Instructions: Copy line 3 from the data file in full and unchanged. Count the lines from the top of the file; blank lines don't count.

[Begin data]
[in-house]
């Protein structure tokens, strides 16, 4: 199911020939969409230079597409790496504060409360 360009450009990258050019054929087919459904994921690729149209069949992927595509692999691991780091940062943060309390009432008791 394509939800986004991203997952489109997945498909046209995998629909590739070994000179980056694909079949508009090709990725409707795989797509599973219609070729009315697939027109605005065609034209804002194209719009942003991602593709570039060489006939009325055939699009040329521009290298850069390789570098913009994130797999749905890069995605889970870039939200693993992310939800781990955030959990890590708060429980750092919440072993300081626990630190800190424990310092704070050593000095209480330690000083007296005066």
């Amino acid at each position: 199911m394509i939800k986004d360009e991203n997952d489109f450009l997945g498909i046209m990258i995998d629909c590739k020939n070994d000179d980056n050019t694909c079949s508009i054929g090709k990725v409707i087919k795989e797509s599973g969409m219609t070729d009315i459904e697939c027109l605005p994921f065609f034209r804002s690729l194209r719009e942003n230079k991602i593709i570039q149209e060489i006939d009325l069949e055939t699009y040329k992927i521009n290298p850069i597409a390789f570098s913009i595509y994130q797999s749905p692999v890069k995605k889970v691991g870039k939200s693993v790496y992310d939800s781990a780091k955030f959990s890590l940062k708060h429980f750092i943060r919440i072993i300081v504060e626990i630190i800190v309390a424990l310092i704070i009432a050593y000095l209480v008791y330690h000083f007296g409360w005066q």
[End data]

């Amino acid at each position: 199911m394509i939800k986004d360009e991203n997952d489109f450009l997945g498909i046209m990258i995998d629909c590739k020939n070994d000179d980056n050019t694909c079949s508009i054929g090709k990725v409707i087919k795989e797509s599973g969409m219609t070729d009315i459904e697939c027109l605005p994921f065609f034209r804002s690729l194209r719009e942003n230079k991602i593709i570039q149209e060489i006939d009325l069949e055939t699009y040329k992927i521009n290298p850069i597409a390789f570098s913009i595509y994130q797999s749905p692999v890069k995605k889970v691991g870039k939200s693993v790496y992310d939800s781990a780091k955030f959990s890590l940062k708060h429980f750092i943060r919440i072993i300081v504060e626990i630190i800190v309390a424990l310092i704070i009432a050593y000095l209480v008791y330690h000083f007296g409360w005066q």